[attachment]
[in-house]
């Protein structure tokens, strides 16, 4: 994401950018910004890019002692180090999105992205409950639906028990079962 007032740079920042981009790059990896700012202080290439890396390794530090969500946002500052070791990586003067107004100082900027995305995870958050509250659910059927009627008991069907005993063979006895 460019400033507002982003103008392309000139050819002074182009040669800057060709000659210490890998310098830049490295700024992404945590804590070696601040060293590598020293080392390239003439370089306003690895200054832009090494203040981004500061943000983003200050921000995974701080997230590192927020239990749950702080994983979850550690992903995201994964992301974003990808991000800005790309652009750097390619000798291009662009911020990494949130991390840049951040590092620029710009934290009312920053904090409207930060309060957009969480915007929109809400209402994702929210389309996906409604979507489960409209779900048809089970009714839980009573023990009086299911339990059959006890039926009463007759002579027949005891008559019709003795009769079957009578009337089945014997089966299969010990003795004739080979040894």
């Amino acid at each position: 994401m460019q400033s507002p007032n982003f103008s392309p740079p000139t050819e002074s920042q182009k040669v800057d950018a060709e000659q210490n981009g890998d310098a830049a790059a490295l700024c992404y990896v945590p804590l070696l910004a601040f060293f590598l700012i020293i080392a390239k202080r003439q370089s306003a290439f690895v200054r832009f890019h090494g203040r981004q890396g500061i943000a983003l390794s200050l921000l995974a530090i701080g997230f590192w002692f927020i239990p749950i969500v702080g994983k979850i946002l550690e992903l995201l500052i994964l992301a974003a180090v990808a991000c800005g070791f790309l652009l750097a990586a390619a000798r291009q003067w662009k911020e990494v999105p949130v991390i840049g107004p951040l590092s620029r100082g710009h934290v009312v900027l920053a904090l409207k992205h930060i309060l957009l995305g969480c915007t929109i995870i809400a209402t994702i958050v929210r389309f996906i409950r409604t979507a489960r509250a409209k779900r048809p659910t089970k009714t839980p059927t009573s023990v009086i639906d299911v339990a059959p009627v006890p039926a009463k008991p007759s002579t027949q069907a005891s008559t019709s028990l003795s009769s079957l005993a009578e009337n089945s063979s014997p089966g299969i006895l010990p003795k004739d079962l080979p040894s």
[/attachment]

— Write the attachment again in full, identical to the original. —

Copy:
[in-house]
């Protein structure tokens, strides 16, 4: 994401950018910004890019002692180090999105992205409950639906028990079962 007032740079920042981009790059990896700012202080290439890396390794530090969500946002500052070791990586003067107004100082900027995305995870958050509250659910059927009627008991069907005993063979006895 460019400033507002982003103008392309000139050819002074182009040669800057060709000659210490890998310098830049490295700024992404945590804590070696601040060293590598020293080392390239003439370089306003690895200054832009090494203040981004500061943000983003200050921000995974701080997230590192927020239990749950702080994983979850550690992903995201994964992301974003990808991000800005790309652009750097390619000798291009662009911020990494949130991390840049951040590092620029710009934290009312920053904090409207930060309060957009969480915007929109809400209402994702929210389309996906409604979507489960409209779900048809089970009714839980009573023990009086299911339990059959006890039926009463007759002579027949005891008559019709003795009769079957009578009337089945014997089966299969010990003795004739080979040894």
């Amino acid at each position: 994401m460019q400033s507002p007032n982003f103008s392309p740079p000139t050819e002074s920042q182009k040669v800057d950018a060709e000659q210490n981009g890998d310098a830049a790059a490295l700024c992404y990896v945590p804590l070696l910004a601040f060293f590598l700012i020293i080392a390239k202080r003439q370089s306003a290439f690895v200054r832009f890019h090494g203040r981004q890396g500061i943000a983003l390794s200050l921000l995974a530090i701080g997230f590192w002692f927020i239990p749950i969500v702080g994983k979850i946002l550690e992903l995201l500052i994964l992301a974003a180090v990808a991000c800005g070791f790309l652009l750097a990586a390619a000798r291009q003067w662009k911020e990494v999105p949130v991390i840049g107004p951040l590092s620029r100082g710009h934290v009312v900027l920053a904090l409207k992205h930060i309060l957009l995305g969480c915007t929109i995870i809400a209402t994702i958050v929210r389309f996906i409950r409604t979507a489960r509250a409209k779900r048809p659910t089970k009714t839980p059927t009573s023990v009086i639906d299911v339990a059959p009627v006890p039926a009463k008991p007759s002579t027949q069907a005891s008559t019709s028990l003795s009769s079957l005993a009578e009337n089945s063979s014997p089966g299969i006895l010990p003795k004739d079962l080979p040894s």